1. “Taxes are not for the benefit of the taxed.” ~ Robert A. Heinlein nly liberal idiots believe they are.

    • This computer doesn’t type any better than I do. That should read, Only liberal idiots believe they are.

  2. British Columbia, Canada, Carbon Tax: Proponents of the carbon tax point to it being a success in British Columbia, Canada. BC’s levy started at $9 per metric ton in 2008, and gradually increased to $27 per metric ton in 2012, or about 23 c/gallon; much less than Vermont. I would be in favor of the BC carbon tax, but only if it were 1) NOT used for government programs, 2) FULLY reimbursed AND 3) adopted all over the US.

    BCs carbon tax was initially CLAIMED to be 100% reimbursed by means of reductions in personal and business income tax rates. However, that turned out NOT TO BE TRUE. The reimbursements were restricted bit by bit, to finance various government programs.

  3. Carbon Tax Impact On A Typical Vermont Family, as reported on VTDigger:

    – The carbon tax would impose a $10 per ton tax of carbon emitted in 2017, increasing to $100 per ton in 2027.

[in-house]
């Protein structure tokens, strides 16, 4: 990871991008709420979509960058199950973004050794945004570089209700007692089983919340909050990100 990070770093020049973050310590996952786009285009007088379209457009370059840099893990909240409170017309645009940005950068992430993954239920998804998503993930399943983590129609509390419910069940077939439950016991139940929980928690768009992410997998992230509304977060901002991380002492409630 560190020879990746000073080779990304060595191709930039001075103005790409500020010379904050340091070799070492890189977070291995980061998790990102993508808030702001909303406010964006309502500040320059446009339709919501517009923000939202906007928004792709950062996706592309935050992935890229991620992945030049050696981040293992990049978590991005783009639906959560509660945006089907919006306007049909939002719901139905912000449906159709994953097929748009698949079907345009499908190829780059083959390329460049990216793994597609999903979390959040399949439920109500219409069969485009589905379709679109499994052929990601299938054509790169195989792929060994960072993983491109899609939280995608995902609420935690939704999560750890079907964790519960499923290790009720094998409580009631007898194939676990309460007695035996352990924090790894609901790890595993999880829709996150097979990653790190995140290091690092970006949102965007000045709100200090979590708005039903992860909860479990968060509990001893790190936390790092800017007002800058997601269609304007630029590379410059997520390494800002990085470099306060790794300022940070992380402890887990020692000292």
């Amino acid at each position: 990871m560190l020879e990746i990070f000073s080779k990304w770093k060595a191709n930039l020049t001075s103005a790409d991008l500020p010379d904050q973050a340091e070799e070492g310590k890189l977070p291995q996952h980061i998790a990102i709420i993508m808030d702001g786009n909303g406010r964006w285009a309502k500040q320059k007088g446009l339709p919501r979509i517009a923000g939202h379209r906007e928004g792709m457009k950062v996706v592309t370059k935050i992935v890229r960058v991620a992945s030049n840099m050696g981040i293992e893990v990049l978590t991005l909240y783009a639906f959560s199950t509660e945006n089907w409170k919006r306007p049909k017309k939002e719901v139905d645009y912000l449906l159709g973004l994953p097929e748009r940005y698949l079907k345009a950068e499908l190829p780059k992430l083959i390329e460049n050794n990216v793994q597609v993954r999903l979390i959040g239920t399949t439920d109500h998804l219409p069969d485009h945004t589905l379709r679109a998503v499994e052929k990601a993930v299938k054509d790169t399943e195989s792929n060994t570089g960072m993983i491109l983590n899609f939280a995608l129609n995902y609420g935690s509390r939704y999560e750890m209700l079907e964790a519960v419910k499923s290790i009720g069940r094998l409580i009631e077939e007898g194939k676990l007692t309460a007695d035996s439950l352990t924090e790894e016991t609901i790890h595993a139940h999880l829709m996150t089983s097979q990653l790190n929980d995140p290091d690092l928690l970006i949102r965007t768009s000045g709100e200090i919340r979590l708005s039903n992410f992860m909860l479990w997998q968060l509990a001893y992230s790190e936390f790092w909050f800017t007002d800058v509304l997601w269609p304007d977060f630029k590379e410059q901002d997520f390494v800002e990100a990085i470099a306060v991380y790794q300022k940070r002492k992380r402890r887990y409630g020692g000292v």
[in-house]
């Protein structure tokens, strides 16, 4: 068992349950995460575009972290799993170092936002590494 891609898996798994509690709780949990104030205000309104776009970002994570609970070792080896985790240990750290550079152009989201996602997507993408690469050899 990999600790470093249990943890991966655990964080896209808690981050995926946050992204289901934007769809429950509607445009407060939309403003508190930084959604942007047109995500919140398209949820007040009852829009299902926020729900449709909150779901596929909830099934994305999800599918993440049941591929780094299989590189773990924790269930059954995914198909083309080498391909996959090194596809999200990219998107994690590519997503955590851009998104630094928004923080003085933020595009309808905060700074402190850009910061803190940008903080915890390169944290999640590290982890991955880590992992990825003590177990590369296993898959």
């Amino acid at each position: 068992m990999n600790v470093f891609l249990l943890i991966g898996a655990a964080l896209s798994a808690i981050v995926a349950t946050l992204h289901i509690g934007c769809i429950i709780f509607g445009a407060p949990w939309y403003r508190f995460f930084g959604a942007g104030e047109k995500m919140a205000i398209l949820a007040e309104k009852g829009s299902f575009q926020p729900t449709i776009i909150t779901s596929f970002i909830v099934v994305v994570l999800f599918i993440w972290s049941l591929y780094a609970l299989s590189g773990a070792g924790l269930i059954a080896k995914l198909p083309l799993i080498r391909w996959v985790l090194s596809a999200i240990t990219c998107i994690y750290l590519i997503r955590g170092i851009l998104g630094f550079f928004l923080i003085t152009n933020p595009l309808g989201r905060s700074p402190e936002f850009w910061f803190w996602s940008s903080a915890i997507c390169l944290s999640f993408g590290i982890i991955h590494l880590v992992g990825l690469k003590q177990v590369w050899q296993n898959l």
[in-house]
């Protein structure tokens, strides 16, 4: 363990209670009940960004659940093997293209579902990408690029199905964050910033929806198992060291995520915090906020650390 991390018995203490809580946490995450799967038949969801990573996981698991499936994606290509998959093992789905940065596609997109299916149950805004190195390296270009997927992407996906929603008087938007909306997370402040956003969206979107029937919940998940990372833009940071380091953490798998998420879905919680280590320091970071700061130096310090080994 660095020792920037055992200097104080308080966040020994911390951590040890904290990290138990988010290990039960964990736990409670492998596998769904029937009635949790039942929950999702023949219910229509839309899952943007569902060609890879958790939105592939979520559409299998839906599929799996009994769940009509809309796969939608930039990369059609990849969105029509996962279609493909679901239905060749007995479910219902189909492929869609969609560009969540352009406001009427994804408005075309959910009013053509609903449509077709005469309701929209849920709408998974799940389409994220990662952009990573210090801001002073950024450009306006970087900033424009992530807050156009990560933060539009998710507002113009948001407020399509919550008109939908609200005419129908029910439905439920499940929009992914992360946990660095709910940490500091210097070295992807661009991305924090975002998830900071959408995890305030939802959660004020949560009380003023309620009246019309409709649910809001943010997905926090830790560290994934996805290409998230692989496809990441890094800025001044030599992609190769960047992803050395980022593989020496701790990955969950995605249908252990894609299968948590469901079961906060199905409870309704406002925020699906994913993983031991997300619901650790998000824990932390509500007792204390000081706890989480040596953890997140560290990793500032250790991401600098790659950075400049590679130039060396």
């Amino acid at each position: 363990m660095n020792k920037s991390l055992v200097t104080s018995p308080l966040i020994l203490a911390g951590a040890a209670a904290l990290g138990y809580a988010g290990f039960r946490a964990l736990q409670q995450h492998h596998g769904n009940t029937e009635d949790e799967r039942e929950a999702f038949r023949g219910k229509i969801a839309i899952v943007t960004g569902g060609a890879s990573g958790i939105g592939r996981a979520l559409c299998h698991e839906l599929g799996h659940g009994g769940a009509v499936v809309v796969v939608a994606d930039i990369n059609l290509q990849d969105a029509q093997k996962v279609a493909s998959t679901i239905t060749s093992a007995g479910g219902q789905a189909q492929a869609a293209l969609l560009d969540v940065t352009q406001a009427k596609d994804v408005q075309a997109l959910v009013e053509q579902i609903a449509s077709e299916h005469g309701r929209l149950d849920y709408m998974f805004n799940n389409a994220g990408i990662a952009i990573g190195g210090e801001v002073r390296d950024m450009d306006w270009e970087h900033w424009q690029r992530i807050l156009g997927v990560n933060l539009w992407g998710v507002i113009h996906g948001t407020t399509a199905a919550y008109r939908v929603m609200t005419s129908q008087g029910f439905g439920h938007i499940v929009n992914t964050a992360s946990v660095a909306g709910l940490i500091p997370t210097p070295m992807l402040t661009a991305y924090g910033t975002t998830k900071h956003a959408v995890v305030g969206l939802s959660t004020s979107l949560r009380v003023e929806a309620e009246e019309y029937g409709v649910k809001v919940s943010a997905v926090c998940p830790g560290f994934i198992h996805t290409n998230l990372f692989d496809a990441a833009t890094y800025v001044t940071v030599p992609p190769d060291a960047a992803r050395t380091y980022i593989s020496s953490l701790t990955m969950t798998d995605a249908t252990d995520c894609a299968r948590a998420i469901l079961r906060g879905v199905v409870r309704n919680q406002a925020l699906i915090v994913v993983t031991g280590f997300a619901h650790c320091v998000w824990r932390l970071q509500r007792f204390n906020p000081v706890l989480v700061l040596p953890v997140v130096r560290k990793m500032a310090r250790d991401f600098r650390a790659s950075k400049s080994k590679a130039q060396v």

– The carbon tax would generate about $100 million in state revenue in 2019 and about $520 million in 2027.
    – The carbon tax would be added to the fuel prices at gas stations and fuel oil/propane dealers. Drivers should expect a tax increase of 9-cent per gallon of gasoline in 2017, increasing to about 89 cents in 2027.
    – Homeowners, schools, hospitals, businesses, etc., should expect a tax increase of 58-cent tax per gallon of propane and $1.02 per gallon of heating oil and diesel fuel in 2027.
    – A typical household (two wage earners, two cars, in a free-standing house) would pay additional taxes in 2027 of about:
    – Some of the carbon tax extortion would be at the pump, some when the monthly fuel bills arrive, and some as higher prices of OTHER goods and services.

    Driving = $0.89/gal x 2 x 12000 miles/y x 1/(30 miles/gal) = $712/y
    Heating = $1.02/gal x 800 gal/y = $816/y
    Total carbon tax in 2027 = $1528/y
    Sales tax reduction 5/6 x 1400 = $233/y